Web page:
The aim of this exercise was protecting 4 eggs in transit from store to home using least possible material. This was a classroom project. An interesting part of the project was interpreting the brief. So, the term “least possible material” meant a lot of things. The material could be least in regards to its weight, cost or the carbon footprint it produces while being manufactured. I interpreted it visually. Bringing eggs home using least possibly visible material.
I chose to go with wire as a packing material because (a) it is linear in nature so, you cannot reduce anymore material. (b) it is a sustainable alternative to plastic or paper. (c) the material is also stronger and more durable.
Using this unconventional material also provided additional value to the customer’s experience of using the product. For example, the package can accommodate various sizes of eggs. The buyer can inspect the condition of the eggs while buying. The user can take the package back to the store and reuse it.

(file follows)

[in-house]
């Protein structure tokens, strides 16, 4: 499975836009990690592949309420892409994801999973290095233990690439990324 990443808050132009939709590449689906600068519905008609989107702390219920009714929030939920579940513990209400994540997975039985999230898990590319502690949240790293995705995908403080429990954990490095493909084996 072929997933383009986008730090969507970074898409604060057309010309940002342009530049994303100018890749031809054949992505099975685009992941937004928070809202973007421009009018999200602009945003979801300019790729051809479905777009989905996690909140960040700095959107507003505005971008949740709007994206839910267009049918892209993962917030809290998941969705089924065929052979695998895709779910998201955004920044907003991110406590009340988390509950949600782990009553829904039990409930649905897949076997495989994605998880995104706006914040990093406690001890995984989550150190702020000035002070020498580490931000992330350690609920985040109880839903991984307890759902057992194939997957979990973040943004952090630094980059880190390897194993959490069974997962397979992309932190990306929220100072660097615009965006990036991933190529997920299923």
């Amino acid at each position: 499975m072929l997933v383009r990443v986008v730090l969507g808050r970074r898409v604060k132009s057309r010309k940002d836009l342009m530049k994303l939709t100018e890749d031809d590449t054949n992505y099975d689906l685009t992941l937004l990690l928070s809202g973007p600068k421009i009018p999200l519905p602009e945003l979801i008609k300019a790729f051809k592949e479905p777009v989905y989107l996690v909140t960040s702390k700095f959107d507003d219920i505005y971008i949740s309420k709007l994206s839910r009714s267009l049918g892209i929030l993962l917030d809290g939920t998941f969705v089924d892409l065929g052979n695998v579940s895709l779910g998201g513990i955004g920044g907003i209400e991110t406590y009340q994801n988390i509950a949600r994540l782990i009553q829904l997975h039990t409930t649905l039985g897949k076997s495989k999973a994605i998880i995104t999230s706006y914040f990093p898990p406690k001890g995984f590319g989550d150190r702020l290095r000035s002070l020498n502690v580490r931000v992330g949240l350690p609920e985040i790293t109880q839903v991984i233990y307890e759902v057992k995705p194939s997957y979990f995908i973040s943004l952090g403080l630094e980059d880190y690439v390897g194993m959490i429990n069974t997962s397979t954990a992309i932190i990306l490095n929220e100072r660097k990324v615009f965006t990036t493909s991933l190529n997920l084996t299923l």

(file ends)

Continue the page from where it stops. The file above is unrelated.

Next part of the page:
After doing a few doodles on a sheet of paper I started experimenting with a soft aluminium wire. Bending, turning and twisting it around, over and under eggs I roughly got an idea of how are the eggs going to be held. Then a quick round of testing was done to eliminate the frames that didn’t do well when shaken.
Colleagues and faculties were really showing support and enthusiasm during the process that helped me get out of the ruts. After this project I was able to recognise and appreciate other products that did effective utilisation of the material used to manufacture them. This will really push me to critically analyse the materials I use in future projects. To understand how their properties affect the life cycle of the products.